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The quest for unique travel experiences

10 Sep 2013

photo by Sean Cousins

You’ve got a decision to make. 

You’ve started to think about your next holiday and you’ve come to a fork in the road.  Are you going to seek out real adventure in a new frontier? Are you taking 'time out' from your regular life not simply to have a break, but also to try to experience the world with fresh eyes?  Or are you planning to travel with children, and determined to resist the easy option and find a place that isn’t dominated by theme parks and a tiresome quest for bargain-priced consumer goods?  Lots of us face questions like these; but such experiences are hard to find and expensive to get to, right?  Well, maybe not...

photo by Sean Cousins

For Australians getting to Bali is relatively cheap – particularly from the West Coast.  But it’s not a destination on the radar of those looking for something a bit different.  Don’t get me wrong, much of Bali is still glorious and unique, but you aren’t going to find real adventure there. Nonetheless, adventure is not far away.  Fly east to the beautiful island of Flores (a little over an hour from Denpasar) and you’ll suddenly feel more like a traveller, less like a tourist.  You're sure to feel the difference as soon as you step foot in Labuan Bajo, a quirky little town with just enough tourist infrastructure to make the transition from spoiled Westerner to intrepid traveller a smooth one (there’s a hilltop ‘gringo’ bar with sunset views, a small supermarket and an ATM). Labuan Bajo is seeking to market itself as the gateway to the Komodo National Park (more of which later) and it must be said that the place is changing quickly. There's a handsome new airport terminal building is currently being built, that will rob the place of some of it’s rustic charm, but the town itself – clinging as it does to a narrow strip of flat land on the edge of the vast volcanic island – retains, for now, a frontier town feeling.  The main strip is a jumble of dive shops, hokey tourist traps and warungs - you’ll almost certainly see other travellers here - but once you are out on the water – or you head inland to explore the beautiful island – the feeling of splendid isolation from the trappings of tourism soon returns.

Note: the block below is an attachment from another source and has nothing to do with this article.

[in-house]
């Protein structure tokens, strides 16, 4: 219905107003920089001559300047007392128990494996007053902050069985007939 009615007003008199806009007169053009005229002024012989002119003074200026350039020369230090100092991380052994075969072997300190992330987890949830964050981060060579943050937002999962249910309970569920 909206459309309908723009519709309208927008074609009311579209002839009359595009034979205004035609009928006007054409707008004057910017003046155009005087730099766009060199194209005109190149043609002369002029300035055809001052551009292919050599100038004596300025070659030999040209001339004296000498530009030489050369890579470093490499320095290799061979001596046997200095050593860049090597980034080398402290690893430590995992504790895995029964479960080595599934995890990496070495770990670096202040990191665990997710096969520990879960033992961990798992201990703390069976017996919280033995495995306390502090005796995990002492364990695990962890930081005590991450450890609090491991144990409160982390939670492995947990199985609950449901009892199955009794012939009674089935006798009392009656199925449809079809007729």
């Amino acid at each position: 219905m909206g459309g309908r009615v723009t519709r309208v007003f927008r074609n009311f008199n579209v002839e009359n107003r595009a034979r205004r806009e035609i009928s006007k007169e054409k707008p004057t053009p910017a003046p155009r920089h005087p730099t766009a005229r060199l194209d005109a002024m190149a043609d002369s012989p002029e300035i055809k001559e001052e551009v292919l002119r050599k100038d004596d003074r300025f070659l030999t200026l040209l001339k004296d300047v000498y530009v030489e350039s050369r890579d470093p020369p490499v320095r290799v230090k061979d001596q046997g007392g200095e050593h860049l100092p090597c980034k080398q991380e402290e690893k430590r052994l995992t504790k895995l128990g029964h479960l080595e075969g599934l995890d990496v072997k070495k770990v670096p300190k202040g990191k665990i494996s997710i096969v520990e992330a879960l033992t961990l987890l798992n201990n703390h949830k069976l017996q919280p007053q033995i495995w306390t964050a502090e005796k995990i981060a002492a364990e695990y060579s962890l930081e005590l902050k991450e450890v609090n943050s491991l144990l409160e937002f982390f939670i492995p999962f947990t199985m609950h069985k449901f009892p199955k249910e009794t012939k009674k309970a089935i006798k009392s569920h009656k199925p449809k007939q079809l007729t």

photo by Sean Cousins 

The Komodo National Park was created in 1980, ostensibly to provide a habitat for the critically endangered Komodo Dragons, but the many deserted islands, and waters brimming with tropical fish and coral are a paradise for those looking for out of the way places to explore. The park is a relatively small 1700 sq kms but it isn’t hard to find isolation here.  In part because most people who come here come to do one of two things; join a tour to see the Komodo Dragons on Rinca and Komodo Islands, or dive the diverse waters of the park.  These waters are absolutely on the radar for dive enthusiasts, but because they are relatively difficult to get to they are anything but overcrowded.  Some argue this is the best diving in the world.  I wouldn’t know about that, but I can tell you it has amazing visibility and diversity of coral and marine life. Whether you're into encountering large schools of pelagic fish (tuna, trevally and barracuda), sharks (mostly curious little reef sharks and hammerheads), macro-marine life (like rare nudibranchs, pygmy sea horses, orangutan crabs and tiny frog fish) or, one of my favourite marine experiences, barrel-rolling Manta Rays at the well-named Manta Alley; it’s all here within a days boat ride from LB.